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Twitch streamers could face jail time over DMCA, thanks to a US Senator

US Senator Thom Tillis wants to turn unauthorized commercial streaming of copyrighted material into a felony offense with a prison sentence (Image via Twitch)
US Senator Thom Tillis wants to turn unauthorized commercial streaming of copyrighted material into a felony offense with a prison sentence (Image via Twitch)
ANALYST

The DMCA is back, and US Senator Thom Tillis has proposed a bill that could potentially give influencers and content creators jail time over copyright offenses.

This year has been a bad year for Twitch when it comes to the DMCA, and music companies have continued to crack down on music used on the platform.

While the situation continues to unfold, one senator in the US Congress has thrown himself into the fold. Thom Tillis, a Republican Senator for North Carolina, has proposed a new punishment for anyone infringing on copyright online. The proposal would mean potential jail time for anyone using copyrighted music on Twitch streams, YouTube videos, or Instagram stories.


A proposed bill for jail time towards Twitch streamers and YouTube creators for DMCA

Music copyright in the United States has always been a misdemeanor offense, which means lawsuits and fines can be issued, but there is no threat of jail time in the average case.

Thom Tillis' bill would make streaming copyrighted music a felony crime, which would translate to genuine jail time in cases where that applies.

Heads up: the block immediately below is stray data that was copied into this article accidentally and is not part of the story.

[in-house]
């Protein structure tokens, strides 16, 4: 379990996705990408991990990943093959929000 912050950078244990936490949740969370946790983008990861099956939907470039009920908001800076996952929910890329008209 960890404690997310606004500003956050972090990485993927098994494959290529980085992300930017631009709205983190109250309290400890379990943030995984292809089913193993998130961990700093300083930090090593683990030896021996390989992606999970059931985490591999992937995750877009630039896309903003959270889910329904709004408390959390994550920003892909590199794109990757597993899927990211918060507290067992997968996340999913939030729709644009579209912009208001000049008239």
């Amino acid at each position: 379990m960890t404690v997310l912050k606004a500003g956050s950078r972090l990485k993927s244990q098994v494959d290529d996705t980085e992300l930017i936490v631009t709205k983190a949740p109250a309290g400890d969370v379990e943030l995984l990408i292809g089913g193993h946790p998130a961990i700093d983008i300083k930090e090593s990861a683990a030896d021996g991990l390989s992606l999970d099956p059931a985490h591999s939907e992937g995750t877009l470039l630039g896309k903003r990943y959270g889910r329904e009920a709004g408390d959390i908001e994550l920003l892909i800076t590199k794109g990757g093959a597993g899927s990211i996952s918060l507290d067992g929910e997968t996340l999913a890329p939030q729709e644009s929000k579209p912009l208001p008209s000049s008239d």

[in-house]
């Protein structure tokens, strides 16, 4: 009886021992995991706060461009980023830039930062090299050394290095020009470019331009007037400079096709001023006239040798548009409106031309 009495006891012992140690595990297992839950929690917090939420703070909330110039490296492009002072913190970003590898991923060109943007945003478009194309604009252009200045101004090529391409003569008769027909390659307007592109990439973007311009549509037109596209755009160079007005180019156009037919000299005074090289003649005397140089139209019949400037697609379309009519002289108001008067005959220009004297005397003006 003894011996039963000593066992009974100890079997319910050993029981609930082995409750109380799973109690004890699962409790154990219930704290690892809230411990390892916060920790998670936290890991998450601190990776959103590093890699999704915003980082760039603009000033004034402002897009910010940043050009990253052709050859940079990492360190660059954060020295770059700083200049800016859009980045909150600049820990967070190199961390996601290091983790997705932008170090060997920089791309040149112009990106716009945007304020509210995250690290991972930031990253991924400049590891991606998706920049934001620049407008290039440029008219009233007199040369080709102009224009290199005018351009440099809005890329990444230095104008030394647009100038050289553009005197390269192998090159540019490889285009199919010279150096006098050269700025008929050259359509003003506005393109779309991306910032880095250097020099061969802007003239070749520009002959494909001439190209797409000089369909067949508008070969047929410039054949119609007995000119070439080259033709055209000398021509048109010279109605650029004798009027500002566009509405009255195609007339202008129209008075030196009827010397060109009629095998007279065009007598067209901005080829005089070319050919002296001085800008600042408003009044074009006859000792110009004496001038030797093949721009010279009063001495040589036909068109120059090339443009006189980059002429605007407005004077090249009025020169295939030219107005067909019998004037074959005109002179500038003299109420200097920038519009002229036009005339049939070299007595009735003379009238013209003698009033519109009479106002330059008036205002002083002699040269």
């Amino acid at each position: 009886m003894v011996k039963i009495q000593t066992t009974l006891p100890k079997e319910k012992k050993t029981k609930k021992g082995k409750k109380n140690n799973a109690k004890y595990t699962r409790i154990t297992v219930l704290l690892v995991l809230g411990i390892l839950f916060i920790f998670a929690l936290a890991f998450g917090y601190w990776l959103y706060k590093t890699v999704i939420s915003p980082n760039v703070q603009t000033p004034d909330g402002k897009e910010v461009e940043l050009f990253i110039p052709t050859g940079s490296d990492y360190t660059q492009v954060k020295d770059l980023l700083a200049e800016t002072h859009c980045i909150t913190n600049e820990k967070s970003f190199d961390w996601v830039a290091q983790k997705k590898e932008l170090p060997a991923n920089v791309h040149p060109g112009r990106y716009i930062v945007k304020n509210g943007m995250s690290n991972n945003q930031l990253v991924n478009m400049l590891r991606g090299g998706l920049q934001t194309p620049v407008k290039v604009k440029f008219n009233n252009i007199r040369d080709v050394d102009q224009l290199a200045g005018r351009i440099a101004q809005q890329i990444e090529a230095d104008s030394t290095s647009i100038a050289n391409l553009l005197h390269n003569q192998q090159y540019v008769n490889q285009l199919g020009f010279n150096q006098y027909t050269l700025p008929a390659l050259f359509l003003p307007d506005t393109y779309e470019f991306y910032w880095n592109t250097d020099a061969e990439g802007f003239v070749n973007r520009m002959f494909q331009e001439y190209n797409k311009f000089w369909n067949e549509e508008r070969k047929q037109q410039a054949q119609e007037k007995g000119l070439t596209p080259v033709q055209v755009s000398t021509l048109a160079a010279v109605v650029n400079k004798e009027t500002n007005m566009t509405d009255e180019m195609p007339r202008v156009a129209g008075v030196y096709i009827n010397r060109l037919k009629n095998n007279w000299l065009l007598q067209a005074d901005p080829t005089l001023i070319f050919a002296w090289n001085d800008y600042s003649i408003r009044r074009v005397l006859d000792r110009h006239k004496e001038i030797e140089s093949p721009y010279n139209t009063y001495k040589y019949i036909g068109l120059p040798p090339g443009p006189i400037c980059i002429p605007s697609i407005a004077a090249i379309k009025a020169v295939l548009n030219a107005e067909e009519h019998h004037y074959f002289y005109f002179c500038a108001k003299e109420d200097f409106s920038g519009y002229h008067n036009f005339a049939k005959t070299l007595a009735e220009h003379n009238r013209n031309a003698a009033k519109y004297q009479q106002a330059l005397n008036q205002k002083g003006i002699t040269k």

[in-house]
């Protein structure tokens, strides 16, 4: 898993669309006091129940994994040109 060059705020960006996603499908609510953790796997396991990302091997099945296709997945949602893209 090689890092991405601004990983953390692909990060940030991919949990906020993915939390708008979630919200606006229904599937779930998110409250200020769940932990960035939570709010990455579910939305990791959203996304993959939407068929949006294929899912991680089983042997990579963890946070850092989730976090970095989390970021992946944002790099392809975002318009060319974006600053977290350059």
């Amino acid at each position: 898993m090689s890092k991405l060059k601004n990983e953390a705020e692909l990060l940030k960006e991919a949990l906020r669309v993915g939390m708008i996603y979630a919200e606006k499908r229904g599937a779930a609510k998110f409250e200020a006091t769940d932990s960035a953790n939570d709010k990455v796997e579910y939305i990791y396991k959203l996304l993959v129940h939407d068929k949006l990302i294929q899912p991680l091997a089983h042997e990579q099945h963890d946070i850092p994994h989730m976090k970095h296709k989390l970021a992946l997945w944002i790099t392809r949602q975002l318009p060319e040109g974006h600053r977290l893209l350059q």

The potential bill would have a lot of bad implications for the content and gaming world. A threat of jail time has never been in the sphere of content creation before, and at a time when tensions are already so high on Twitch, it would further aggravate the situation.

YouTube would also certainly face a new DMCA issue this time around, rather than Twitch being the only platform in trouble yet again. All content would face some form of suppression in order to avoid jail time.

The good news is that the bill is not guaranteed and would have to go through a long process before becoming law in the United States. So far, it's only been proposed, and it's likely that the bill will never genuinely pass through Congress. However, that doesn't mean it's impossible.

Twitch has been in a DMCA storm since around May of 2020. The situation gained notoriety when streamers were forced to delete all VODs within three days or face copyright strikes.

Since then, most streamers have deleted their content and avoided playing music on their streams, which has saved them from further DMCA warnings for the most part.

Some streamers attempted to resist and keep their VODs up, like Nickmercs, but they ultimately needed to comply or face a permanent ban on the platform.

DMCA problems continue to be a part of streaming on Twitch, and it may be some time before a true conclusion is reached for the platform.

Edited by Rachel Syiemlieh
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